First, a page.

“There’s no question people are gonna be excited about getting out for movie night again,” Banowsky said.
Still, he had to first furlough, and then lay off more than 30 employees. And being closed for nine months has had a “huge negative economic impact” on his business.
“Our revenue was not just cut in half, but entirely,” he said. “We went from being a very profitable business operation from 2015, when we opened, through 2019, but since the end of March, we have had zero revenue.”
There’s also no question that something that was so much a part of Americans’ social lives is temporarily gone.
“The whole art of going to the movies is lost,” Banowsky says. “It’s been taken away from our society as an option.”
Sam Gerberding, Inn of the Governors and Del Charro restaurant
Il Piatto — gone. L’Olivier — closed for good. Cafe Sonder — done.
Dozens of other restaurants, both in Santa Fe and statewide, have gone into hibernation, waiting out the winter with the hope they can come out of their temporary slumber and open their doors again.
Welcome to the restaurant business.
“To have them gone changes the energy of this town,” says Sam Gerberding, who manages two restaurants in Santa Fe and serves as president of the New Mexico Restaurant Association, which represents about 1,300 members.
Gone, too, are thousands of jobs.
Gerberding has delivered the bad news many times, laying off 30 percent of his staff at Del Charro and the restaurant at Inn of the Governors. The rest are working reduced hours as the hotel and restaurant — which is only offering outdoor dining at this point — struggle to stay in operation.
“We’re limping along with a core group of employees,” he says.
As president of the association, Gerberding says he knows even those still in operation won’t make it for long.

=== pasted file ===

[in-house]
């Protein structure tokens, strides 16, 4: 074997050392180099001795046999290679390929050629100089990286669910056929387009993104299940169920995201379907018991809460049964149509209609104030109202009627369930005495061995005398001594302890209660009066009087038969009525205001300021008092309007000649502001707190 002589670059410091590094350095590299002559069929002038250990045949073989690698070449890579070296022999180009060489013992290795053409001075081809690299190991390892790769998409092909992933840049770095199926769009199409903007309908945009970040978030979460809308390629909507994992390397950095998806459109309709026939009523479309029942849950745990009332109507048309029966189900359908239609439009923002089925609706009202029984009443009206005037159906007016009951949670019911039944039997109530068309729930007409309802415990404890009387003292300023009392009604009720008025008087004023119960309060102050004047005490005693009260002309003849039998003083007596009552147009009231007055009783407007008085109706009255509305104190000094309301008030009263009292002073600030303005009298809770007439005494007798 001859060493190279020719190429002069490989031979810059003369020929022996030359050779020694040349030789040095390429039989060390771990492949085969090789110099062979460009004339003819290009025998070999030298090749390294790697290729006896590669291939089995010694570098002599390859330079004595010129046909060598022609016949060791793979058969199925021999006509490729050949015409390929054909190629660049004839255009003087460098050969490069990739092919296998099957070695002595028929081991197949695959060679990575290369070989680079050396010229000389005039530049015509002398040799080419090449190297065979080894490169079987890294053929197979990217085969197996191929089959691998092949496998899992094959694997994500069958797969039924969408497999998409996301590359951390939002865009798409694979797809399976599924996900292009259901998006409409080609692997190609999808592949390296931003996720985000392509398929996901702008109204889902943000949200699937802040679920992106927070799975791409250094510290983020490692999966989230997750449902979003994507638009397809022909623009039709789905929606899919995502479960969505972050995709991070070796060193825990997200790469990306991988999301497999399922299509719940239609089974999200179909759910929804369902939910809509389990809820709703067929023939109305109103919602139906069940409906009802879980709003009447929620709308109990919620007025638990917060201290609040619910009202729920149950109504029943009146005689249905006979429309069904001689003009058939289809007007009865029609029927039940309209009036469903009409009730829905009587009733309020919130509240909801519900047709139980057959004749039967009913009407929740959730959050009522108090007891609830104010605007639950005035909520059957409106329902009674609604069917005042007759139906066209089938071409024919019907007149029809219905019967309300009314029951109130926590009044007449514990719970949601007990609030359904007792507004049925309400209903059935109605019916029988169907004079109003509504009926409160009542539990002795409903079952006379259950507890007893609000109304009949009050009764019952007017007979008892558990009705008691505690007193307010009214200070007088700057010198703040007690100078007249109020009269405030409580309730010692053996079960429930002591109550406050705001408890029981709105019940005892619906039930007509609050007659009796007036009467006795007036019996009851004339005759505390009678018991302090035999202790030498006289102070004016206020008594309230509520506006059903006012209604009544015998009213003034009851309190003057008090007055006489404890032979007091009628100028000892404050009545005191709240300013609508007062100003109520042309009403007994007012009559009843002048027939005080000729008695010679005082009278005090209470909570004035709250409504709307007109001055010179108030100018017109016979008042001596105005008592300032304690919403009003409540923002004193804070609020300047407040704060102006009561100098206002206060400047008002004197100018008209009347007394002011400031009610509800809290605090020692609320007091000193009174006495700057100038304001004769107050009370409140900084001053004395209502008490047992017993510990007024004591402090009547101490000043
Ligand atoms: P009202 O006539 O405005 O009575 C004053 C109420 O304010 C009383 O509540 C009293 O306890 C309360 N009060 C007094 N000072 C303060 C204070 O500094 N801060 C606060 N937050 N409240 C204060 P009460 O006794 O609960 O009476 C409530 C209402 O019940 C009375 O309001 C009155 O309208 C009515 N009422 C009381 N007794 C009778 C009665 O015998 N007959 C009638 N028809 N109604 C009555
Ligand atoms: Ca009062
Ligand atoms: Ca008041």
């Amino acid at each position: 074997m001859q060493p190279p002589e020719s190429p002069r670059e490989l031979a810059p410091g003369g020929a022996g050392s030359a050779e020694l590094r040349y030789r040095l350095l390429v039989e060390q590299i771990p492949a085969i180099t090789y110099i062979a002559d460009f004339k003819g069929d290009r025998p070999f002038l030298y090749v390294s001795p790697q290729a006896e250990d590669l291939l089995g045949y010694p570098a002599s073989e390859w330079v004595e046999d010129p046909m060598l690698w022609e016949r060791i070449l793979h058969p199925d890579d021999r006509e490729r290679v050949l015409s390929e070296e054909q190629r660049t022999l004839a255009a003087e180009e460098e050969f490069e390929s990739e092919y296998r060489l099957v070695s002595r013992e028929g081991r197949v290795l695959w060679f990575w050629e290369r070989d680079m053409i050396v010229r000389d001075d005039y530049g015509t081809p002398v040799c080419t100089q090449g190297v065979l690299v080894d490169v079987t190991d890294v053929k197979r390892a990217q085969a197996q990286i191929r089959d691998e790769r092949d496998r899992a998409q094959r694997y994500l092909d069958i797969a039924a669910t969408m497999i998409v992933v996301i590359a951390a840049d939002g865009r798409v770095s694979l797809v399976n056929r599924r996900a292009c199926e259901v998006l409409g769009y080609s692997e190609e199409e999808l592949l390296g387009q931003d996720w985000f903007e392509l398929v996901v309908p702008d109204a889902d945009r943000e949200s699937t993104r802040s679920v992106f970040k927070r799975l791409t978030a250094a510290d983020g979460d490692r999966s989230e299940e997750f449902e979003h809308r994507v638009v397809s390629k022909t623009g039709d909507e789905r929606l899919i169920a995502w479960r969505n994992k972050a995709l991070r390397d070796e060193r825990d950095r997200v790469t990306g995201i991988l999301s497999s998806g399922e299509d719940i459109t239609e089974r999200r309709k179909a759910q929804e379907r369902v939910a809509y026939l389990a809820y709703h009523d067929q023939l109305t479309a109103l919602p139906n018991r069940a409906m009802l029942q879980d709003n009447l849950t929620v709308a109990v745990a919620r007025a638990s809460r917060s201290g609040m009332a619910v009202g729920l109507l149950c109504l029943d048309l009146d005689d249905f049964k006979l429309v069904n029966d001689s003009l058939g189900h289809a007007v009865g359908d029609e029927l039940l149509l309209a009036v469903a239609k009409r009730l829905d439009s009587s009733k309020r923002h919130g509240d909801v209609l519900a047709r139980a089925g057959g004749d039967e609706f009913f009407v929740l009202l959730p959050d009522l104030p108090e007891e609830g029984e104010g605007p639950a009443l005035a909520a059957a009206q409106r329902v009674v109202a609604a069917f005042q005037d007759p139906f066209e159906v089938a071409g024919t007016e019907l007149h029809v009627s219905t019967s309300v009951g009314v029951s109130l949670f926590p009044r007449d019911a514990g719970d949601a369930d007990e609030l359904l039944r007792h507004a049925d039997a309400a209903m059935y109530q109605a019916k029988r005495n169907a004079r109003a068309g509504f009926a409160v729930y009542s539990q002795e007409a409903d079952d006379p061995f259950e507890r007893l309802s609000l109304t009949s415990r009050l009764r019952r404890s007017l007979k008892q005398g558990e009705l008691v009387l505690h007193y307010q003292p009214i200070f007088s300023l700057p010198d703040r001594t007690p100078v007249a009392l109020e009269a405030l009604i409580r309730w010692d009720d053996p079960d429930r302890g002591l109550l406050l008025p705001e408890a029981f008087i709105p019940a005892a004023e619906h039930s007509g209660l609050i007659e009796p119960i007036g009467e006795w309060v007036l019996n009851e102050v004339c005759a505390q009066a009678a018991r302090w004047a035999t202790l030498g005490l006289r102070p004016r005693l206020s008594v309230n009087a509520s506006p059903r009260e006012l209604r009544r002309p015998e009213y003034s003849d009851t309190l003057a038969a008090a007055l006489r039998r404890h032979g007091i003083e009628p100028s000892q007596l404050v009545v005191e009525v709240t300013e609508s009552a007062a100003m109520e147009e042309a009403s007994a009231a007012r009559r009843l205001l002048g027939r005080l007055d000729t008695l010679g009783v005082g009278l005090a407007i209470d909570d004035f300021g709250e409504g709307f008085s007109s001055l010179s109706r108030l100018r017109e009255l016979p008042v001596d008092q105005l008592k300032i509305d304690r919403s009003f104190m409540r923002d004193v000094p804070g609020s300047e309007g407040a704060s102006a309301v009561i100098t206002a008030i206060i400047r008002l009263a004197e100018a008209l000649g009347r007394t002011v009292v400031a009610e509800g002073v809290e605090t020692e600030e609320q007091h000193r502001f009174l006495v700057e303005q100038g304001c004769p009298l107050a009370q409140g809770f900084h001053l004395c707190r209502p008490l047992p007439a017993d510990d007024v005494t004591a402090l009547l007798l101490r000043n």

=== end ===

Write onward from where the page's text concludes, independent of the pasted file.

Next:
“This is a big part of what our whole country is struggling with,” he says. “Gone are people’s haunts, patterns, places to go to see and be seen by others and to feel a sense of life and community. And when they can’t go out, they struggle.”
Even those that have temporarily closed, he says, leave a mark.
“When an institution like Geronimo or The Compound has to make that decision, that’s heavy,” he notes. “These are the folks who have weathered multiple storms, and if they can’t survive, it carries a heavy weight with it. It carries a weight for everyone.”
Just how many come out of it once the pandemic subsides is hard to answer, in part because it might depend on the financial and business climate at that time, he says.
Gerberding turned 50 in September and remembers his birthday as one of introspection, of wondering where he’s been and what he has done and where he is going in the future.
“It’s like how our industry is feeling now,” he says. “Swimming upstream and asking, ‘How do we do this?’ ”
Warren Keating, Vivo Contemporary
Canyon Road has not died. It’s just wilted.
But as anyone strolling the popular art-centric street knows, something’s missing and other things are gone. A few galleries are clearly shuttered, with the occasional “for rent” or “for sale” sign hanging in their windows.
“We’re struggling,” acknowledges artist Warren Keating, head of the Santa Fe Gallery Association and one of the creative forces behind Vivo Contemporary gallery.
He says many members of the association have been silent about their status or their plans. In many ways, it speaks volumes.
“That says to me people are not ready to talk about the future yet,” he says.
He’s not sure which galleries are closed for good or temporarily. But he acknowledges the pandemic has taken something vital away from one of the city’s most vibrant artistic thoroughfares.
“It’s direction and motivation,” he says. “People are really quiet and not proactive and not even around. “
One gallery on the north side of the street, once bustling with activity, is now dark, quiet and seemingly empty. Yet someone recently put up a string of colored holiday lights in one window — an act suggesting the ghosts of long-gone artists are trying to reach out and say, “We’re still around.”
Even the annual Christmas Eve Farolito Walk, an event that really defined what the street was about — at least years ago — was reduced to a drive-by event in the name of public health orders.
Keating says he thinks beyond the obvious physical impacts of the pandemic. Gone, too, he says, are gallery education and entertainment, such as the Friday night After Hours program, in which “the local community could enjoy and participate in artist talks, music concerts, artist demonstrations and even flower-arranging demos.”
Also lost — at least for now — are the input and criticism of arts writers, whom, he says, he also worries about.
“It’s the cycle of life, I reckon,” he says.